The sheer volume of noise we are bombarded with each day almost numbs our sense of sound, and it’s not until we experience the utter peace and quiet of nature that our sense of hearing is free to experience the subtle noises that are drowned out in our normal daily lives.
Some of my favorite sounds on the trail are the wind whispering through the evergreens and rustling through fall leaves, the birds calling to each other, and squirrels gnawing their way through acorns. But no other sound in nature grabs my attention more than the sound of water. And, when it comes to the many sounds of water in nature, the roar of a waterfall pulls at me like no other.
All images: Rich VanAntwerp
Recently I was hiking and realized winter has undeniably arrived. The leaves have all dropped from their branches and the trail was now covered in a mix of frozen slushy ice and fresh fallen snow. Other than the sound of my boot meeting the trail it was the quietest hike I’ve been on in months.
The stillness and quiet of that hike led me to begin reflecting back on my hikes over the past year. As I sorted through the range of my adventures a common theme emerged: waterfalls. They dominated many of my favorite treks in 2015. In no other year, did I have the opportunity to witness so many amazing waterfalls as I have this year.
While the site of a waterfall is awe inspiring, to me the real sensation of a waterfall is hearing the roar of ragging water as it launches itself from a cliff high above and crashes down on the rocks below.
It starts with a faint rumble, and as I follow the sound down the trail the volume increases and my anticipation grows. My pace quickens so does my level of excitement as I imagine what lies ahead. When I finally round the bend or crest the hill to finally catch the first glimpse of the waterfall I immediately stop in my tracks and just watch in amazement as I let al my senses take in the grandeur of the waterfall.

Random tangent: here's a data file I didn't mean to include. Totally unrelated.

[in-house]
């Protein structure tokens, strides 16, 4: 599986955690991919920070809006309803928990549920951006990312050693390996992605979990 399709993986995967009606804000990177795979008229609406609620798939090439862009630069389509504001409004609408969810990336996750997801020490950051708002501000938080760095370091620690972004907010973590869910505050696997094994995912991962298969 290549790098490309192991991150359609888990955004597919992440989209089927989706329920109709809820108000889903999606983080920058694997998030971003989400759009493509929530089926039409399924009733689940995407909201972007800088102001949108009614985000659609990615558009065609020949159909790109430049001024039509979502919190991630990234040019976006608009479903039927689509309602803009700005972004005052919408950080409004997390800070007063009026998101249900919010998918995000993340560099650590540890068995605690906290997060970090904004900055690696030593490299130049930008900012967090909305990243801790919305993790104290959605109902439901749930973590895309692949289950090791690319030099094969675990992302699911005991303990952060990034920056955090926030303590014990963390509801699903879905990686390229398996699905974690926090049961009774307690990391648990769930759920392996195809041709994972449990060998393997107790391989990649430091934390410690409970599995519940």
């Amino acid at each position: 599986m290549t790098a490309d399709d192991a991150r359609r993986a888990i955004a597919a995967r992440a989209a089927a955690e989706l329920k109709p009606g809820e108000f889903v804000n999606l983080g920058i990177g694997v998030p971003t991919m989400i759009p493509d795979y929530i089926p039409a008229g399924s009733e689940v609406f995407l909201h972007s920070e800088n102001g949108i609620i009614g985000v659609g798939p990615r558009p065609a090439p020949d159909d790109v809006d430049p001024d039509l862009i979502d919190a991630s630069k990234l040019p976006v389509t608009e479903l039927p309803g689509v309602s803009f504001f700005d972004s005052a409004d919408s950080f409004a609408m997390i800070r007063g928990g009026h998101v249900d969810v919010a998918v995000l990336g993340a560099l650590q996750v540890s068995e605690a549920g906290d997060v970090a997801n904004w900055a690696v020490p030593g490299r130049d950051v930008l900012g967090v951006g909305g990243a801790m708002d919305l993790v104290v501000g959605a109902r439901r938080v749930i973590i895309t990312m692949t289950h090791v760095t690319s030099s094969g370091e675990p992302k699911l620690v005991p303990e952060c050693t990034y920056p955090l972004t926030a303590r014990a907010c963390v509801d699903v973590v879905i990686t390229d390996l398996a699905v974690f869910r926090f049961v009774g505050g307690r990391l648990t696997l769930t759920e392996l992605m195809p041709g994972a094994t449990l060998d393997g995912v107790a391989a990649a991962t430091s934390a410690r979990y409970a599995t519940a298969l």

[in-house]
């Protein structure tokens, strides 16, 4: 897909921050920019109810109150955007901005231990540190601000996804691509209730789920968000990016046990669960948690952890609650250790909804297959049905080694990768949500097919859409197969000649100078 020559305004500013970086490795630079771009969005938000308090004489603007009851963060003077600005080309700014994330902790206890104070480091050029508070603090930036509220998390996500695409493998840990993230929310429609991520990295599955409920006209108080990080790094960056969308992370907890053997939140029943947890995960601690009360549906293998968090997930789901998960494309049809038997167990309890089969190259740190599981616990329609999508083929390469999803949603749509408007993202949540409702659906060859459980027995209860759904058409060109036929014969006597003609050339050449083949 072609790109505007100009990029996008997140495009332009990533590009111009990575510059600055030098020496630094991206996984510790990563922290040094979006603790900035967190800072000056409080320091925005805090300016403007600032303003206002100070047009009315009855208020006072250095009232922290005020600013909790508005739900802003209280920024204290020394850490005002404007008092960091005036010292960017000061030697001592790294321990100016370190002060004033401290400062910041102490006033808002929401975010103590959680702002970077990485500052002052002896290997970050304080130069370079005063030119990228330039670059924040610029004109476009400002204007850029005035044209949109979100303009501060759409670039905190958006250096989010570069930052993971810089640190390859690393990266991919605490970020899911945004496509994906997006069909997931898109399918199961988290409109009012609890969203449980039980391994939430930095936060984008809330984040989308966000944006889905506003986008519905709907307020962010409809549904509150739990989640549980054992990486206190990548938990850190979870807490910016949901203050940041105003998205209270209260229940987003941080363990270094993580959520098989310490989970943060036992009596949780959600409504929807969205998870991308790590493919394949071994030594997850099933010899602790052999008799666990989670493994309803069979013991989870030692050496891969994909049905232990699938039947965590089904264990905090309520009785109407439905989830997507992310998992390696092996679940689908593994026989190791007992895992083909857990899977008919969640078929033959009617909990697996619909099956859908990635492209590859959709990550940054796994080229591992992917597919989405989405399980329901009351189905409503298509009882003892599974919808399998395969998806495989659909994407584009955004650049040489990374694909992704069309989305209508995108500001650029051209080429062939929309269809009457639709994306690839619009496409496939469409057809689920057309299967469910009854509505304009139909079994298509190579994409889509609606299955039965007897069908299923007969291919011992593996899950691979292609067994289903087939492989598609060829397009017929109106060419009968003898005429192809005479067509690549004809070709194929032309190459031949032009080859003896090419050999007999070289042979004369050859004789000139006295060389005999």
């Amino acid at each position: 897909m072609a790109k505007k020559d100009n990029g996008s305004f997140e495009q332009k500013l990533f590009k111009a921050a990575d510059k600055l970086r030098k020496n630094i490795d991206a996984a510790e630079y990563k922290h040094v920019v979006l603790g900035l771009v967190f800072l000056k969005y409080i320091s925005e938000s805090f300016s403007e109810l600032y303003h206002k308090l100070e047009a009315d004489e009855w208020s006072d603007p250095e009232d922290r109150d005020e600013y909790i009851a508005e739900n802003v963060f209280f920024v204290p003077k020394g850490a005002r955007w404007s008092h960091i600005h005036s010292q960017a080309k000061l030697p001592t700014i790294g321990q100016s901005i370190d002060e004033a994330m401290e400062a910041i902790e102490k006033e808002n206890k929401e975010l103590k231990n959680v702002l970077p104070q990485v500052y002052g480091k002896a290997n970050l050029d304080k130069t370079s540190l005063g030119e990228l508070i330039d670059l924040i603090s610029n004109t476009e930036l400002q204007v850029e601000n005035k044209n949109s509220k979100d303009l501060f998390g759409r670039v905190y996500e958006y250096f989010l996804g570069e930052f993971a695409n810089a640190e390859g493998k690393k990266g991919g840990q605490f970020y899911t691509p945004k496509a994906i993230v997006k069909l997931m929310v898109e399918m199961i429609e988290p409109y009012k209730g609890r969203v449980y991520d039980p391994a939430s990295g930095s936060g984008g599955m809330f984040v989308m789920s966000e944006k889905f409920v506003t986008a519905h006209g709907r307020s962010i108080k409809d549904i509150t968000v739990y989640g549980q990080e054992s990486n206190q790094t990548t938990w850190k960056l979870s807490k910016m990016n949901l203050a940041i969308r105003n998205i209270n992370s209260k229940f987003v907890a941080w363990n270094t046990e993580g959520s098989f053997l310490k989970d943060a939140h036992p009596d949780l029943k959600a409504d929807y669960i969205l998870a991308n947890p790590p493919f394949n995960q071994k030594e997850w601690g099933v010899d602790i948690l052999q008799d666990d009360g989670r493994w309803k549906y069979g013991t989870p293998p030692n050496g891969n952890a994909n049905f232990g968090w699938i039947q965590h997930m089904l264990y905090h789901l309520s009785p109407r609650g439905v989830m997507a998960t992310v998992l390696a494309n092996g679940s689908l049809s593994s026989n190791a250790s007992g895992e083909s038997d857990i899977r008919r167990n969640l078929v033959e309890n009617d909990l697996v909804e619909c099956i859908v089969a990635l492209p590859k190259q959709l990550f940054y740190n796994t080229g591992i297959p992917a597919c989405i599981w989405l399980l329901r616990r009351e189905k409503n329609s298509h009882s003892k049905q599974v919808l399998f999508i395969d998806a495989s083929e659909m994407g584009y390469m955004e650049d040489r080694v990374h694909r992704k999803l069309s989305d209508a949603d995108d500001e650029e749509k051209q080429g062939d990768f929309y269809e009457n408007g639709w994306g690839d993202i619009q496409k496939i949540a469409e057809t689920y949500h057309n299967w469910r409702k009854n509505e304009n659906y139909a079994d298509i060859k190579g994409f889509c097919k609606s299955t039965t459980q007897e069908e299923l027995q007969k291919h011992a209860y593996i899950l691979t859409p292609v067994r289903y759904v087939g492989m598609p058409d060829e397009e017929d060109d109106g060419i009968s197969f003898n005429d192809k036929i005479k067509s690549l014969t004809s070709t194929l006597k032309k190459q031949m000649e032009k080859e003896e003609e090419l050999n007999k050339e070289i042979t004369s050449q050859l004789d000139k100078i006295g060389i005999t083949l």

Some of my favorite waterfalls I encountered on my hikes this year include the following:
· Nevada and Yosemite Falls in Yosemite National Park
· Waimoku Falls from the Pipiwai Trail in Haleakal National Park in Maui
· Trail of Ten Falls in Silver Falls State Park in Oregon which of course passes ten falls of which South Falls, Lower South Falls, Middle North Falls, North Falls were my favorite.
One thing is for sure when you come across a waterfall on the trail. The mist and spray of the crashing water will likely result in some wet or slippery footing. That’s another reason I’m thankful to be wearing my Oboz boots or hiking shoes. For wet and slippery conditions I prefer my Oboz Yellowstones or Switchbacks, which both have rugged outsoles with grippy lugs that give me the confidence and security underfoot that I need.
The next time you are out on the trail focus on your heightened sense of hearing. Listen to all the sounds of nature that you don’t normally hear in your day-to-day lives. Let the sounds draw you in, follow their lead and you just might be led to your own amazing waterfall.
Rich is retired fund raising executive based in Cedar Rapids, Iowa and Summit County, Colorado. He’s now a full-time hiker, skier, and snowshoer working his way through his “bucket list” of adventures.